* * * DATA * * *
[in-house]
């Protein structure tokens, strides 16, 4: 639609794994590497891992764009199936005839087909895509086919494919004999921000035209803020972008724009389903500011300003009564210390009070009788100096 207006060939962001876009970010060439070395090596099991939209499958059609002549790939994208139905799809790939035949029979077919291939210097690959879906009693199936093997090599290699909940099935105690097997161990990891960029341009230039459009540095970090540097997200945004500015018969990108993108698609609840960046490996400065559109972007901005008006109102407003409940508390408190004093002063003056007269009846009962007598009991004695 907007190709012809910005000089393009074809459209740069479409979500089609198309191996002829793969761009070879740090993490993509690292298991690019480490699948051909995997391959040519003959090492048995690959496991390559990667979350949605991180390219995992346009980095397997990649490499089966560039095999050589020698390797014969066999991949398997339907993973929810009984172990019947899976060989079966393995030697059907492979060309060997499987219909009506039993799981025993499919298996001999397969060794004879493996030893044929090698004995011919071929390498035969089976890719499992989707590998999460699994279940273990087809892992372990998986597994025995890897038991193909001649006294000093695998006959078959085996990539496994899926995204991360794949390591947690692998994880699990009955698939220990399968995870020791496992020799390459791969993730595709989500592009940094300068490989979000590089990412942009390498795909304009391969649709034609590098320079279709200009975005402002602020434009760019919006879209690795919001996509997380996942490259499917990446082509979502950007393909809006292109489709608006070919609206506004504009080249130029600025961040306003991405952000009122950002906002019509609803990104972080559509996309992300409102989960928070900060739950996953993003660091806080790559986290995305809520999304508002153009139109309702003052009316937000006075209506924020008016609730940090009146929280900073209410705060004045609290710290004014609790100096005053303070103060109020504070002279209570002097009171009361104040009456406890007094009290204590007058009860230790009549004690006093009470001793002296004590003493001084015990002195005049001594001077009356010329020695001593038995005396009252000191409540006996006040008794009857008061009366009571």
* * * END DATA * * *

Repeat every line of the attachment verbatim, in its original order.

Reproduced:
[in-house]
């Protein structure tokens, strides 16, 4: 639609794994590497891992764009199936005839087909895509086919494919004999921000035209803020972008724009389903500011300003009564210390009070009788100096 207006060939962001876009970010060439070395090596099991939209499958059609002549790939994208139905799809790939035949029979077919291939210097690959879906009693199936093997090599290699909940099935105690097997161990990891960029341009230039459009540095970090540097997200945004500015018969990108993108698609609840960046490996400065559109972007901005008006109102407003409940508390408190004093002063003056007269009846009962007598009991004695 907007190709012809910005000089393009074809459209740069479409979500089609198309191996002829793969761009070879740090993490993509690292298991690019480490699948051909995997391959040519003959090492048995690959496991390559990667979350949605991180390219995992346009980095397997990649490499089966560039095999050589020698390797014969066999991949398997339907993973929810009984172990019947899976060989079966393995030697059907492979060309060997499987219909009506039993799981025993499919298996001999397969060794004879493996030893044929090698004995011919071929390498035969089976890719499992989707590998999460699994279940273990087809892992372990998986597994025995890897038991193909001649006294000093695998006959078959085996990539496994899926995204991360794949390591947690692998994880699990009955698939220990399968995870020791496992020799390459791969993730595709989500592009940094300068490989979000590089990412942009390498795909304009391969649709034609590098320079279709200009975005402002602020434009760019919006879209690795919001996509997380996942490259499917990446082509979502950007393909809006292109489709608006070919609206506004504009080249130029600025961040306003991405952000009122950002906002019509609803990104972080559509996309992300409102989960928070900060739950996953993003660091806080790559986290995305809520999304508002153009139109309702003052009316937000006075209506924020008016609730940090009146929280900073209410705060004045609290710290004014609790100096005053303070103060109020504070002279209570002097009171009361104040009456406890007094009290204590007058009860230790009549004690006093009470001793002296004590003493001084015990002195005049001594001077009356010329020695001593038995005396009252000191409540006996006040008794009857008061009366009571």